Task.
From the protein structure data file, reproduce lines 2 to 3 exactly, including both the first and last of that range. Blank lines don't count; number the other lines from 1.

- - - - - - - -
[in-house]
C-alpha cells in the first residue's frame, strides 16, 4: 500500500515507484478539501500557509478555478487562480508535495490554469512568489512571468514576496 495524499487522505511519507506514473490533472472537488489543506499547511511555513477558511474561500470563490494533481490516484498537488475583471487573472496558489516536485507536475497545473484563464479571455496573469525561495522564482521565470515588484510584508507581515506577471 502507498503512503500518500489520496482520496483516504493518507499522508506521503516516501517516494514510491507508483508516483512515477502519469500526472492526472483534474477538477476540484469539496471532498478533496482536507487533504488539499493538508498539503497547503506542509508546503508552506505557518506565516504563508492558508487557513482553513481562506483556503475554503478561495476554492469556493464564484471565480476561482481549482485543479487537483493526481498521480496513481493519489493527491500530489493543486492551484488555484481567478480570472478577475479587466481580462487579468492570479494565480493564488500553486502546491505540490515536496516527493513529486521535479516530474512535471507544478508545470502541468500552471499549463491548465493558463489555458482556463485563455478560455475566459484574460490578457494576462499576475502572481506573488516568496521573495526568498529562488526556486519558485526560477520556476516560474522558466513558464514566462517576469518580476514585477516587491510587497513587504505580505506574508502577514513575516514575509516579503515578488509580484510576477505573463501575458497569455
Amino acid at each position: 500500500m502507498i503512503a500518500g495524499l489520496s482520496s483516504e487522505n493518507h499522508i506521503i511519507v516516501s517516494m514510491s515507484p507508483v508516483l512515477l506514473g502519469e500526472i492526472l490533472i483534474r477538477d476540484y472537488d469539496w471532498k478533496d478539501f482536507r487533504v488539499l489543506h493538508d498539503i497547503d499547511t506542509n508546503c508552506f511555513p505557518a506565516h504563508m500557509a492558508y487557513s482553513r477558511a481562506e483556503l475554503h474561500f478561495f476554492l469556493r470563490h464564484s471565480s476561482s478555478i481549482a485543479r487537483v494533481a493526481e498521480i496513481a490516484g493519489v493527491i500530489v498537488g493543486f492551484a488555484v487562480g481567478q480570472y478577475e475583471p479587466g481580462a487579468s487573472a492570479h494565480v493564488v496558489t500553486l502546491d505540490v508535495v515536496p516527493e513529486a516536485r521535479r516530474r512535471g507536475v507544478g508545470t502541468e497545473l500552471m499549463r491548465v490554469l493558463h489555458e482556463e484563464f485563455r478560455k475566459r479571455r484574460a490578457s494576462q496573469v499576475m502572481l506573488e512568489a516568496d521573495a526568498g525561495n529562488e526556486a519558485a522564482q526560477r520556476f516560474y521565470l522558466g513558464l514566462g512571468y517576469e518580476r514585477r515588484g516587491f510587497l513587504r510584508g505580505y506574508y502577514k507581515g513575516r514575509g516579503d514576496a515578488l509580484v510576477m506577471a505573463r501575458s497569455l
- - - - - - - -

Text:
C-alpha cells in the first residue's frame, strides 16, 4: 500500500515507484478539501500557509478555478487562480508535495490554469512568489512571468514576496 495524499487522505511519507506514473490533472472537488489543506499547511511555513477558511474561500470563490494533481490516484498537488475583471487573472496558489516536485507536475497545473484563464479571455496573469525561495522564482521565470515588484510584508507581515506577471 502507498503512503500518500489520496482520496483516504493518507499522508506521503516516501517516494514510491507508483508516483512515477502519469500526472492526472483534474477538477476540484469539496471532498478533496482536507487533504488539499493538508498539503497547503506542509508546503508552506505557518506565516504563508492558508487557513482553513481562506483556503475554503478561495476554492469556493464564484471565480476561482481549482485543479487537483493526481498521480496513481493519489493527491500530489493543486492551484488555484481567478480570472478577475479587466481580462487579468492570479494565480493564488500553486502546491505540490515536496516527493513529486521535479516530474512535471507544478508545470502541468500552471499549463491548465493558463489555458482556463485563455478560455475566459484574460490578457494576462499576475502572481506573488516568496521573495526568498529562488526556486519558485526560477520556476516560474522558466513558464514566462517576469518580476514585477516587491510587497513587504505580505506574508502577514513575516514575509516579503515578488509580484510576477505573463501575458497569455
Amino acid at each position: 500500500m502507498i503512503a500518500g495524499l489520496s482520496s483516504e487522505n493518507h499522508i506521503i511519507v516516501s517516494m514510491s515507484p507508483v508516483l512515477l506514473g502519469e500526472i492526472l490533472i483534474r477538477d476540484y472537488d469539496w471532498k478533496d478539501f482536507r487533504v488539499l489543506h493538508d498539503i497547503d499547511t506542509n508546503c508552506f511555513p505557518a506565516h504563508m500557509a492558508y487557513s482553513r477558511a481562506e483556503l475554503h474561500f478561495f476554492l469556493r470563490h464564484s471565480s476561482s478555478i481549482a485543479r487537483v494533481a493526481e498521480i496513481a490516484g493519489v493527491i500530489v498537488g493543486f492551484a488555484v487562480g481567478q480570472y478577475e475583471p479587466g481580462a487579468s487573472a492570479h494565480v493564488v496558489t500553486l502546491d505540490v508535495v515536496p516527493e513529486a516536485r521535479r516530474r512535471g507536475v507544478g508545470t502541468e497545473l500552471m499549463r491548465v490554469l493558463h489555458e482556463e484563464f485563455r478560455k475566459r479571455r484574460a490578457s494576462q496573469v499576475m502572481l506573488e512568489a516568496d521573495a526568498g525561495n529562488e526556486a519558485a522564482q526560477r520556476f516560474y521565470l522558466g513558464l514566462g512571468y517576469e518580476r514585477r515588484g516587491f510587497l513587504r510584508g505580505y506574508y502577514k507581515g513575516r514575509g516579503d514576496a515578488l509580484v510576477m506577471a505573463r501575458s497569455l